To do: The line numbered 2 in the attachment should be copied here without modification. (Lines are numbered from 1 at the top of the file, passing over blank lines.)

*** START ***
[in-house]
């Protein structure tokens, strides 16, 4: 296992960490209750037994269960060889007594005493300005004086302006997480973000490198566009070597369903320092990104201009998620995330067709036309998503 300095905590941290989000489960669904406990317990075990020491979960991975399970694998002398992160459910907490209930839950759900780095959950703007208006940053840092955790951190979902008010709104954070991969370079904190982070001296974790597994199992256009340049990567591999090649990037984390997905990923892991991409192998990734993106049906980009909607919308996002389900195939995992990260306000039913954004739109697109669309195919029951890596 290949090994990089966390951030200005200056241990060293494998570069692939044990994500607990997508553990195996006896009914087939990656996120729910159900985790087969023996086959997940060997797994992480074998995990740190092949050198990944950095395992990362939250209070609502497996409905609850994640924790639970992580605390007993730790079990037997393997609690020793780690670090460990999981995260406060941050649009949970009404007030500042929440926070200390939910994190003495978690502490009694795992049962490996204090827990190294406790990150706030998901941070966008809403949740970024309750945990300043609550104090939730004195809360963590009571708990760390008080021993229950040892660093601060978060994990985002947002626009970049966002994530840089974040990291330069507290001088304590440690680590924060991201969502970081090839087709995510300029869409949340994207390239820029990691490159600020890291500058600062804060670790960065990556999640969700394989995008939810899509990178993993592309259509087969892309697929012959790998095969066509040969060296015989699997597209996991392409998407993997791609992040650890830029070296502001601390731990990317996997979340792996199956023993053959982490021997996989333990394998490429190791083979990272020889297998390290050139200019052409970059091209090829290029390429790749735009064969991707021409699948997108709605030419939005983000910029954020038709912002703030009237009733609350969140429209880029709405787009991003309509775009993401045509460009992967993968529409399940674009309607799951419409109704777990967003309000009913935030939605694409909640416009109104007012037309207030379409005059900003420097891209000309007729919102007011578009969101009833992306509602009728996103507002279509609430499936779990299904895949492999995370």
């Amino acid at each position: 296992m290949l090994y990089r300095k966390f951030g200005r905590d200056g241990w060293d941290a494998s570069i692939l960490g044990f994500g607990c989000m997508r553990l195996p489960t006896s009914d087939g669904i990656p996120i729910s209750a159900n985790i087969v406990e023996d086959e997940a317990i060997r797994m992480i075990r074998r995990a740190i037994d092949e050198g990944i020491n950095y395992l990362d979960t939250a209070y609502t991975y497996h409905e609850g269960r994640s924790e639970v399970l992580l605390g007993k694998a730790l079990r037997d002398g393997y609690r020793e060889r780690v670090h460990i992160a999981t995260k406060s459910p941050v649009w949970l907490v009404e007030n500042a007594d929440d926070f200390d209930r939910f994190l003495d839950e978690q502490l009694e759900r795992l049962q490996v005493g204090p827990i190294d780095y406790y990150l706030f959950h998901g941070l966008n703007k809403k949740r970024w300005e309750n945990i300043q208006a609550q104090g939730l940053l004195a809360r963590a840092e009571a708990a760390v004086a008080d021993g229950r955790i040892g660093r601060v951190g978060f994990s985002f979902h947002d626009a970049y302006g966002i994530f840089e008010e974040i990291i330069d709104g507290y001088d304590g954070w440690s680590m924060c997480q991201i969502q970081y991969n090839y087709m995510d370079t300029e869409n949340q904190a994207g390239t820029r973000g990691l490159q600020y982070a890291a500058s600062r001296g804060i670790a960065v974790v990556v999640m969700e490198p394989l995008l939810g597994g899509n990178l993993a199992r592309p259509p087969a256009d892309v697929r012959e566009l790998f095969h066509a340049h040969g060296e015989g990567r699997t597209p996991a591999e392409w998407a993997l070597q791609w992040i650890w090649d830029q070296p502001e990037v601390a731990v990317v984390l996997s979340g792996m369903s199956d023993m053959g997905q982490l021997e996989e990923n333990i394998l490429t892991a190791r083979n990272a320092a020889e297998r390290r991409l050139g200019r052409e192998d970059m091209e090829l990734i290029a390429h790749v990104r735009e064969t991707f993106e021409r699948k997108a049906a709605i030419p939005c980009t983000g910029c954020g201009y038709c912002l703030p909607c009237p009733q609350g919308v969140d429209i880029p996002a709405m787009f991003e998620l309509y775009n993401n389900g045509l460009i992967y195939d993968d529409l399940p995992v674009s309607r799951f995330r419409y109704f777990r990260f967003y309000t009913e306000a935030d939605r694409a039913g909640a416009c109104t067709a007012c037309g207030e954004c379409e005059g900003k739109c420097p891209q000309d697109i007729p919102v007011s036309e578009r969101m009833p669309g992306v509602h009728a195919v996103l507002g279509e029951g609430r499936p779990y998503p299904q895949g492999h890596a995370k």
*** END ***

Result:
């Protein structure tokens, strides 16, 4: 296992960490209750037994269960060889007594005493300005004086302006997480973000490198566009070597369903320092990104201009998620995330067709036309998503 300095905590941290989000489960669904406990317990075990020491979960991975399970694998002398992160459910907490209930839950759900780095959950703007208006940053840092955790951190979902008010709104954070991969370079904190982070001296974790597994199992256009340049990567591999090649990037984390997905990923892991991409192998990734993106049906980009909607919308996002389900195939995992990260306000039913954004739109697109669309195919029951890596 290949090994990089966390951030200005200056241990060293494998570069692939044990994500607990997508553990195996006896009914087939990656996120729910159900985790087969023996086959997940060997797994992480074998995990740190092949050198990944950095395992990362939250209070609502497996409905609850994640924790639970992580605390007993730790079990037997393997609690020793780690670090460990999981995260406060941050649009949970009404007030500042929440926070200390939910994190003495978690502490009694795992049962490996204090827990190294406790990150706030998901941070966008809403949740970024309750945990300043609550104090939730004195809360963590009571708990760390008080021993229950040892660093601060978060994990985002947002626009970049966002994530840089974040990291330069507290001088304590440690680590924060991201969502970081090839087709995510300029869409949340994207390239820029990691490159600020890291500058600062804060670790960065990556999640969700394989995008939810899509990178993993592309259509087969892309697929012959790998095969066509040969060296015989699997597209996991392409998407993997791609992040650890830029070296502001601390731990990317996997979340792996199956023993053959982490021997996989333990394998490429190791083979990272020889297998390290050139200019052409970059091209090829290029390429790749735009064969991707021409699948997108709605030419939005983000910029954020038709912002703030009237009733609350969140429209880029709405787009991003309509775009993401045509460009992967993968529409399940674009309607799951419409109704777990967003309000009913935030939605694409909640416009109104007012037309207030379409005059900003420097891209000309007729919102007011578009969101009833992306509602009728996103507002279509609430499936779990299904895949492999995370």